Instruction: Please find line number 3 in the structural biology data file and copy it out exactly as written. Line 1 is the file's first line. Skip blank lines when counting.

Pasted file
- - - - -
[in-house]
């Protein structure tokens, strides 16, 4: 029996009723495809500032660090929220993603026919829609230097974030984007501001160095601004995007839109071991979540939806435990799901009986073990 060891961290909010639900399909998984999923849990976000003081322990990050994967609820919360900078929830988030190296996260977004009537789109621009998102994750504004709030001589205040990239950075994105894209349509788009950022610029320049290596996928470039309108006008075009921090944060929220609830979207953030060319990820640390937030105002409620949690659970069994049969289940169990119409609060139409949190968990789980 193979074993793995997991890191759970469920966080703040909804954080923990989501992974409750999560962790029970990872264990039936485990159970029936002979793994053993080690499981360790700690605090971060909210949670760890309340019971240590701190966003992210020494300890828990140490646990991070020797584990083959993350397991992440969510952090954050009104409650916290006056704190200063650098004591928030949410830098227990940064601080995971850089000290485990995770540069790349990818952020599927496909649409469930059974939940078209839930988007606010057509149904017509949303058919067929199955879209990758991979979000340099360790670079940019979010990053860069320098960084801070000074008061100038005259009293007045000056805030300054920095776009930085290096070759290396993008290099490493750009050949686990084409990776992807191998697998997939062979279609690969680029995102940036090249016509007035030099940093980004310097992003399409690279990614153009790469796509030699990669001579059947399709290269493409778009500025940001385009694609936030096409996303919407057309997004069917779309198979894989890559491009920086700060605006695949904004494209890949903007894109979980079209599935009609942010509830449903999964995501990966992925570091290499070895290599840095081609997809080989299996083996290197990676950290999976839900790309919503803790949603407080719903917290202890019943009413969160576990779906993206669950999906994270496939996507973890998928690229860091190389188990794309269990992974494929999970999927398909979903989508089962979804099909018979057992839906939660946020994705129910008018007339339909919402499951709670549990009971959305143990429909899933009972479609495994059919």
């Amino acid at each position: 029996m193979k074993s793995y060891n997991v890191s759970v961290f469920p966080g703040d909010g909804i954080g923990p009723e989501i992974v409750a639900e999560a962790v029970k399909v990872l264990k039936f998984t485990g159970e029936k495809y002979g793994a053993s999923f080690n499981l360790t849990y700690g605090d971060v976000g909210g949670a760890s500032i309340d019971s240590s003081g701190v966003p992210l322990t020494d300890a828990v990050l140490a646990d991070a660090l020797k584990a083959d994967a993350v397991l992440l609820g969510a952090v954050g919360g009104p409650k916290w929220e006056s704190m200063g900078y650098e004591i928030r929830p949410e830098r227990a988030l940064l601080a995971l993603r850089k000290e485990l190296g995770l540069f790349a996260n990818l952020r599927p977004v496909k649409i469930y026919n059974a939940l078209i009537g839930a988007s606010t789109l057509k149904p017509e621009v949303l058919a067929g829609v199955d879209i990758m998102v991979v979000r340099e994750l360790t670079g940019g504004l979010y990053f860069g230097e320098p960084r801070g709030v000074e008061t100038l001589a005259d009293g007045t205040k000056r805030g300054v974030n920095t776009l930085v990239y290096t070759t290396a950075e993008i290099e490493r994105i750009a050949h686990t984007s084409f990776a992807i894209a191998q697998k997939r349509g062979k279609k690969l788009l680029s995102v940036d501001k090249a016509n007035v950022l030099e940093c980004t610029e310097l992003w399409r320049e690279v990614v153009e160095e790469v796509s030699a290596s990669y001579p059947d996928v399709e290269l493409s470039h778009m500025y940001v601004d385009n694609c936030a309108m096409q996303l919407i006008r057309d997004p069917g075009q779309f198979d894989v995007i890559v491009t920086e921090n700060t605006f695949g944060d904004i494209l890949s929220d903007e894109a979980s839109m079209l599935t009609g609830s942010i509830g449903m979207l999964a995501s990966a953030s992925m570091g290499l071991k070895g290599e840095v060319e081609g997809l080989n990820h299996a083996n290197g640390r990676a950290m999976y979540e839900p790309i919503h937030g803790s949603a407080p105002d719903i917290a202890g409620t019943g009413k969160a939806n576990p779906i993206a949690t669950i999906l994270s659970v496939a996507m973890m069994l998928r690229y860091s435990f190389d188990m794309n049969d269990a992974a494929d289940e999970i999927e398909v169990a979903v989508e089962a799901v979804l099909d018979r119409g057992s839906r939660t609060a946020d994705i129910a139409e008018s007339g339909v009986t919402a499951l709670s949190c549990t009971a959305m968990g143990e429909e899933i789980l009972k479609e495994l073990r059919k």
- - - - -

């Amino acid at each position: 029996m193979k074993s793995y060891n997991v890191s759970v961290f469920p966080g703040d909010g909804i954080g923990p009723e989501i992974v409750a639900e999560a962790v029970k399909v990872l264990k039936f998984t485990g159970e029936k495809y002979g793994a053993s999923f080690n499981l360790t849990y700690g605090d971060v976000g909210g949670a760890s500032i309340d019971s240590s003081g701190v966003p992210l322990t020494d300890a828990v990050l140490a646990d991070a660090l020797k584990a083959d994967a993350v397991l992440l609820g969510a952090v954050g919360g009104p409650k916290w929220e006056s704190m200063g900078y650098e004591i928030r929830p949410e830098r227990a988030l940064l601080a995971l993603r850089k000290e485990l190296g995770l540069f790349a996260n990818l952020r599927p977004v496909k649409i469930y026919n059974a939940l078209i009537g839930a988007s606010t789109l057509k149904p017509e621009v949303l058919a067929g829609v199955d879209i990758m998102v991979v979000r340099e994750l360790t670079g940019g504004l979010y990053f860069g230097e320098p960084r801070g709030v000074e008061t100038l001589a005259d009293g007045t205040k000056r805030g300054v974030n920095t776009l930085v990239y290096t070759t290396a950075e993008i290099e490493r994105i750009a050949h686990t984007s084409f990776a992807i894209a191998q697998k997939r349509g062979k279609k690969l788009l680029s995102v940036d501001k090249a016509n007035v950022l030099e940093c980004t610029e310097l992003w399409r320049e690279v990614v153009e160095e790469v796509s030699a290596s990669y001579p059947d996928v399709e290269l493409s470039h778009m500025y940001v601004d385009n694609c936030a309108m096409q996303l919407i006008r057309d997004p069917g075009q779309f198979d894989v995007i890559v491009t920086e921090n700060t605006f695949g944060d904004i494209l890949s929220d903007e894109a979980s839109m079209l599935t009609g609830s942010i509830g449903m979207l999964a995501s990966a953030s992925m570091g290499l071991k070895g290599e840095v060319e081609g997809l080989n990820h299996a083996n290197g640390r990676a950290m999976y979540e839900p790309i919503h937030g803790s949603a407080p105002d719903i917290a202890g409620t019943g009413k969160a939806n576990p779906i993206a949690t669950i999906l994270s659970v496939a996507m973890m069994l998928r690229y860091s435990f190389d188990m794309n049969d269990a992974a494929d289940e999970i999927e398909v169990a979903v989508e089962a799901v979804l099909d018979r119409g057992s839906r939660t609060a946020d994705i129910a139409e008018s007339g339909v009986t919402a499951l709670s949190c549990t009971a959305m968990g143990e429909e899933i789980l009972k479609e495994l073990r059919k």